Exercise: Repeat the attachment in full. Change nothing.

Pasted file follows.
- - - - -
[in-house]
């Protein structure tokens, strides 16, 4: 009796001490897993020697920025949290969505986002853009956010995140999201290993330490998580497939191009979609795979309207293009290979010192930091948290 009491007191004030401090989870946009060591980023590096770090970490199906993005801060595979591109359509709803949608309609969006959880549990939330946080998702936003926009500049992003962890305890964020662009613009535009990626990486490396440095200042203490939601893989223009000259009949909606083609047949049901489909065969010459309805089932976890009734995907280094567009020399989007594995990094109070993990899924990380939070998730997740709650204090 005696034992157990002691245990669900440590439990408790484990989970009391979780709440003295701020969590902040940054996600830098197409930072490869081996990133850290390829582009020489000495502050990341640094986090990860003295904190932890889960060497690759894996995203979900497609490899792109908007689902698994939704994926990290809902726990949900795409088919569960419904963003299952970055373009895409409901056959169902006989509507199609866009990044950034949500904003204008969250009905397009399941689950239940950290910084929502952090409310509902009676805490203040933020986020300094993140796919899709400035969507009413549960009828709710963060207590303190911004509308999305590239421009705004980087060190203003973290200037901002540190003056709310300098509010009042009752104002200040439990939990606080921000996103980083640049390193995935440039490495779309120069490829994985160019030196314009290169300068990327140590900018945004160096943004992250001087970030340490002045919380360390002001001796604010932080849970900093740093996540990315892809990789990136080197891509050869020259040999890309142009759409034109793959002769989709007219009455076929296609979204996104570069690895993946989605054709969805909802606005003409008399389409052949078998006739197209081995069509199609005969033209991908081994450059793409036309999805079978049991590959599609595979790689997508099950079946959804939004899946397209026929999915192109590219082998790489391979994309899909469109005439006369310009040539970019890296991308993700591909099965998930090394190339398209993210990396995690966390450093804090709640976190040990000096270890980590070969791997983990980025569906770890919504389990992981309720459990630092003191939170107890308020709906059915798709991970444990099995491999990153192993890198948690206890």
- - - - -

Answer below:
[in-house]
């Protein structure tokens, strides 16, 4: 009796001490897993020697920025949290969505986002853009956010995140999201290993330490998580497939191009979609795979309207293009290979010192930091948290 009491007191004030401090989870946009060591980023590096770090970490199906993005801060595979591109359509709803949608309609969006959880549990939330946080998702936003926009500049992003962890305890964020662009613009535009990626990486490396440095200042203490939601893989223009000259009949909606083609047949049901489909065969010459309805089932976890009734995907280094567009020399989007594995990094109070993990899924990380939070998730997740709650204090 005696034992157990002691245990669900440590439990408790484990989970009391979780709440003295701020969590902040940054996600830098197409930072490869081996990133850290390829582009020489000495502050990341640094986090990860003295904190932890889960060497690759894996995203979900497609490899792109908007689902698994939704994926990290809902726990949900795409088919569960419904963003299952970055373009895409409901056959169902006989509507199609866009990044950034949500904003204008969250009905397009399941689950239940950290910084929502952090409310509902009676805490203040933020986020300094993140796919899709400035969507009413549960009828709710963060207590303190911004509308999305590239421009705004980087060190203003973290200037901002540190003056709310300098509010009042009752104002200040439990939990606080921000996103980083640049390193995935440039490495779309120069490829994985160019030196314009290169300068990327140590900018945004160096943004992250001087970030340490002045919380360390002001001796604010932080849970900093740093996540990315892809990789990136080197891509050869020259040999890309142009759409034109793959002769989709007219009455076929296609979204996104570069690895993946989605054709969805909802606005003409008399389409052949078998006739197209081995069509199609005969033209991908081994450059793409036309999805079978049991590959599609595979790689997508099950079946959804939004899946397209026929999915192109590219082998790489391979994309899909469109005439006369310009040539970019890296991308993700591909099965998930090394190339398209993210990396995690966390450093804090709640976190040990000096270890980590070969791997983990980025569906770890919504389990992981309720459990630092003191939170107890308020709906059915798709991970444990099995491999990153192993890198948690206890």